of shipping a TEU overland is approximately 1,000 USD per
container, compared to 850 USD by sea. But according to Ekho
Planety, shippers can realize savings of up to 300 USD per
container because of the shorter transit times along the TSR.
7. (U) Exploiting the TSR for trans-Asian freight deliveries
will benefit Russia as well. According to reports, Russian
Railways hopes to earn up to 3 billion USD annually from cargo
traffic sent from South Korea via the refurbished Trans-Korean
Railway into Russia. Analysts say that betting on the new
railway is risky, however, because of uncertainty regarding
inter-Korean cooperation after this year's election of South
Korean president Lee Myung-bak, who has taken a harder line
toward the North. Some Russian leaders to worry that the
railway may be jeopardized.
Competing with China for Influence in DPRK
8. (U) Some analysts say the real driving force behind the
development of Najin and the Trans-Korean railway is competition
with China for influence in northeast Asia. China, which is
prevented from direct access to the Sea of Japan by the 18-km
border between Russia and North Korea, has been rapidly
extending its transportation infrastructure in eastern Manchuria
with an eye toward developing the Tumen River and North Korea as
a major export route. According to Russian analysts, Moscow is
eager to get there first. The stakes are high in part because
China and Russia operate on different railway gauges -- the
former on 1,435mm Standard Gauge and the latter on 1,520mm
Russian Broad Gauge. The country that manages to develop new
rail lines in North Korea may be in a position to ensure that it
has a privileged position there for years to come. (At the
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moment, China may have a leg up, since North Korea's current
dilapidated system is Standard Gauge.)
The Local Angle: A Border Settlement Prays for Boom
9. (U) The 750 residents of the Russian border town of Khasan
are reportedly among the most avid supporters of the planned
upgrade of the TKR. (Note: Khasan lies inside of a special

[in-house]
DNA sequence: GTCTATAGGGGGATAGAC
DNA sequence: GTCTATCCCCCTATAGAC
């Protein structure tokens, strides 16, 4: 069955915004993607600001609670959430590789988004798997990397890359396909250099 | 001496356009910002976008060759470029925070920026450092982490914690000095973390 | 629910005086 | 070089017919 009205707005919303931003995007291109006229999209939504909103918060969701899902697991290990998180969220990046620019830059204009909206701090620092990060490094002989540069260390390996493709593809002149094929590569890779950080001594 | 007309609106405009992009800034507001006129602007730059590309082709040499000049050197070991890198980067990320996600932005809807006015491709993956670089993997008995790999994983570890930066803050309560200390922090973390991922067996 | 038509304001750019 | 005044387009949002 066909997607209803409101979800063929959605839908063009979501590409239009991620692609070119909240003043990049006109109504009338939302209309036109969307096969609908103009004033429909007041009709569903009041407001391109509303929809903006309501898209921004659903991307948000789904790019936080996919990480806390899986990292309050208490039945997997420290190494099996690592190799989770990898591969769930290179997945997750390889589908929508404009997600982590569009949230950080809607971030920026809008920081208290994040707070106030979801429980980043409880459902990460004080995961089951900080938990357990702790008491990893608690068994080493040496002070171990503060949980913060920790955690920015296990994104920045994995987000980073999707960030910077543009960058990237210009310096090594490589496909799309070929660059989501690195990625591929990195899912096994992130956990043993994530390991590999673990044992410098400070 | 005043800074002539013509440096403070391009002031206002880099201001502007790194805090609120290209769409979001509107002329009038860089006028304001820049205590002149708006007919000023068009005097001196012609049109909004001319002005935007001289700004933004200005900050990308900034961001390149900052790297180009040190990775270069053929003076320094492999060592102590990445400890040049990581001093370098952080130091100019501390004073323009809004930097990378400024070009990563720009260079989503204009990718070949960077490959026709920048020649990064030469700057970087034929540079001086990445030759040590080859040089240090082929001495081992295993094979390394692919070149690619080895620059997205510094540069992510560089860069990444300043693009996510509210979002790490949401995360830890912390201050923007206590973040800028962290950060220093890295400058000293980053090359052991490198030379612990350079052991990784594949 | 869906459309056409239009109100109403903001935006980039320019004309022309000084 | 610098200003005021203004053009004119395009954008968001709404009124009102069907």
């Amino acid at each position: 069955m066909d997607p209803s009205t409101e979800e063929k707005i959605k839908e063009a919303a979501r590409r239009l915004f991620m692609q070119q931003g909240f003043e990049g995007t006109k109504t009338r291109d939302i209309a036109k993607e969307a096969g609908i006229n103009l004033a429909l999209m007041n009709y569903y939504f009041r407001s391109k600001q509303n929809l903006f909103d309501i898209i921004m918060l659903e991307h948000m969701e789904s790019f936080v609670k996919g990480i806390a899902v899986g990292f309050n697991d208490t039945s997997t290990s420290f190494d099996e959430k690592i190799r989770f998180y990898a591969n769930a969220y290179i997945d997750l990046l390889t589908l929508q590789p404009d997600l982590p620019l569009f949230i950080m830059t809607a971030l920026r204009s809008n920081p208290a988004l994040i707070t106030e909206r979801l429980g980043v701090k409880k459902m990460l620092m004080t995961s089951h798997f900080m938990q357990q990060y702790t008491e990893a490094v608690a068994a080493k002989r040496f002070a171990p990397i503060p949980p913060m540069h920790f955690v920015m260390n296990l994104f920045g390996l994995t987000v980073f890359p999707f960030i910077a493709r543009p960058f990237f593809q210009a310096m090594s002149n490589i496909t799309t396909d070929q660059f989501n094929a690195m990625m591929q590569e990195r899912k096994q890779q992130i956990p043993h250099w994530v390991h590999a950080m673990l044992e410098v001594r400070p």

Russian border zone, and all visitors must apply for a permit to
enter. End note.) Like many small settlements in the RFE,
unemployment in Khasan is high - at 40 percent. Under current
plans, Khasan will gain its own container terminal to be built
on 30 hectares of land adjacent to the local railway station.
At the moment, living quarters for railway workers and other
officials are being constructed. RZhD has also initiated
construction of a five-dome Orthodox church, which dominates the
skyline on the Russian-Chinese-Korean border along the banks of
the Tyumen river. Khasan Mayor Ivan Stepanov told local media
that "it is only a matter of time" before a highway is also
constructed through Khasan, providing motor vehicles access from
Russia to "the whole of the Korean peninsula."
10. (SBU) Enthusiasm for linking the Trans-Korean and
Trans-Siberian railways is not shared by everyone in the RFE.
Apart from the worry that the project will choke off the
region's existing ports, it is not entirely clear that the
development of Najin contributes to the overall goal of linking
South Korea and Russia by land, since the very point of the
railway is to obviate the need for transporting cargo by sea
between the two countries. However, given the many years that
discussions about linking the Trans-Korean and Trans-Siberian
railways have been going on without any physical progress, the
latest agreement should not necessarily be taken as the final
word that the project is ready to go. Indeed, the fact that
Primorye media have been almost silent on the railway since
April's announcement may indicate that some obstacles remain.